Friday, 26 September 2014 10:54
Council - Announcements
By Dan Hoffman,
For the first two decades of its existence, the Co-op did not sell meat of any kind. Then, in 1992, member referendums approved the sale of certain types of fish and poultry. The following year, a different referendum allowed the sale of pet food containing meat. A decade later, in 2003, members faced another pair of binding referendums. The first asked whether the Co-op should be permitted to sell meat other than fish or poultry (sometimes referred to as "red meat"). The second asked whether, if "Meat Referendum #1" passed, certain conditions should be imposed on the meat that could be sold – including the location of suppliers ("within 40 miles of Ithaca") and a requirement that such farms be visited twice a year by a team of GreenStar volunteers who would verify the fair treatment of the animals. Both referendums were approved, so current Co-op policy allows the sale of red meat, but only if it meets those certain conditions. (Last year, a referendum proposal to repeal the 2003 conditions, in their entirety, was rejected by the membership in 2013. Likewise, an earlier referendum, in 1998, that sought to ban the sale of any meat, was defeated.)
Decisions made by member referendum can only be changed by another membership vote. Earlier this year, a referendum petition seeking to modify (rather than repeal) the conditions on the sale of red meat set by the 2003 "Meat Referendum #2" was initiated by Colin Meeks, and was signed by more than the required 100 GreenStar members in good standing. As a result, the binding referendum to be conducted in October poses three separate Yes or No questions:
Here is the language of each referendum question:
Should "Meat Referendum #2 [approved in April 2003] Additional Conditions on the Sale of Meat," which now reads as follows:
[CURRENT POLICY (part):] All farmsteads selling the newly permitted meat(s) to GreenStar [as allowed by Meat Referendum #1, also approved in April 2003] shall sign an agreement to be visited unannounced twice yearly by GreenStar member volunteers, so that living conditions of the animals, their water sources and methods of slaughter may be monitored, as allowed by relevant federal, state and local law. Reports shall be published in GreenLeaf.
...be changed to read as follows?
[PROPOSED POLICY:] All farmsteads selling the newly permitted meat(s) to GreenStar [as allowed by Meat Referendum #1, also approved in April 2003] shall acquire and maintain a qualified third-party certification to verify their humane treatment of animals. The results of the certification for each farmstead shall be published in GreenLeaf.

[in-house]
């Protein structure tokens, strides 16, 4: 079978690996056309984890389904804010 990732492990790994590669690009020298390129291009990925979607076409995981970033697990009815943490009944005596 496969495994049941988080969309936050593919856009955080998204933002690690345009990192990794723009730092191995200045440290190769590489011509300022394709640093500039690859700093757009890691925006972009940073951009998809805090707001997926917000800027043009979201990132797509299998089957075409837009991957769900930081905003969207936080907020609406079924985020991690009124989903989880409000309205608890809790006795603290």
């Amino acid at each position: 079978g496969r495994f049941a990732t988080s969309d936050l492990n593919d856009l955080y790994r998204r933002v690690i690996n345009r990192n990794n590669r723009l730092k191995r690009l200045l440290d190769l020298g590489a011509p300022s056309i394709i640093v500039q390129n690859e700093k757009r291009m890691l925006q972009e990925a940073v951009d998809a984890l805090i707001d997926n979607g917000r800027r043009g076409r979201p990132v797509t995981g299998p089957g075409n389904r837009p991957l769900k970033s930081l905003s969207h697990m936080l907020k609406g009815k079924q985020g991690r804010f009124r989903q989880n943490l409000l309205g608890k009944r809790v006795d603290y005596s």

If Question #1 receives a majority of "yes" votes, should current suppliers of said meat(s) to GreenStar be given a one-year grace period to acquire a qualified third-party certification for their humane treatment of animals ￼
Should the current mileage requirement of Meat Referendum #2, which now reads as follows:
[CURRENT POLICY (part):] newly permitted meat(s) only from animals raised on family-owned farmsteads within forty (40) miles of the City of Ithaca, New York.
... be changed to read as follows?
[PROPOSED POLICY:] GreenStar shall sell the newly permitted meat(s) only from animals raised on family- owned farmsteads that are located within the GreenStar definition of "local" [currently set by Council as within 100 miles of Ithaca].
#1: Should the current requirement – that farms supplying such meat agree to be visited "unannounced" and "twice annually" by "GreenStar member volunteers, so that living conditions of the animals, their water sources and methods of slaughter may be monitored" – be changed, to require instead "third-party certification (of the farms) to verify their humane treatment of animals"?
#2: If Question #1 receives a majority of Yes votes, should current suppliers of such meat to GreenStar be given a 1-year grace period to secure "qualified" third-party certification of their humane treatment of animals?
#3: Current policy (as a result of the 2003 Meat Referendum #2) requires that any meat allowed by the 2003 Meat Referendum #1 must be from suppliers (farms) located within 40 miles of Ithaca. Question #3 in the 2014 referendum asks whether this distance requirement should be changed to "the GreenStar definition of 'local.' " That definition, determined by Council is currently "within 100 miles of Ithaca."
All GreenStar members are encouraged to learn more about the current referendum by reading the "pro" and "con" statements in this mailing and/or by attending the informational forum on October 2. Members can exercise their right to vote and to determine Co-op policy anytime during October at either store, at the Fall Member Meeting on October 17, or by sending in the ballot that appears on page 6 of this mailing.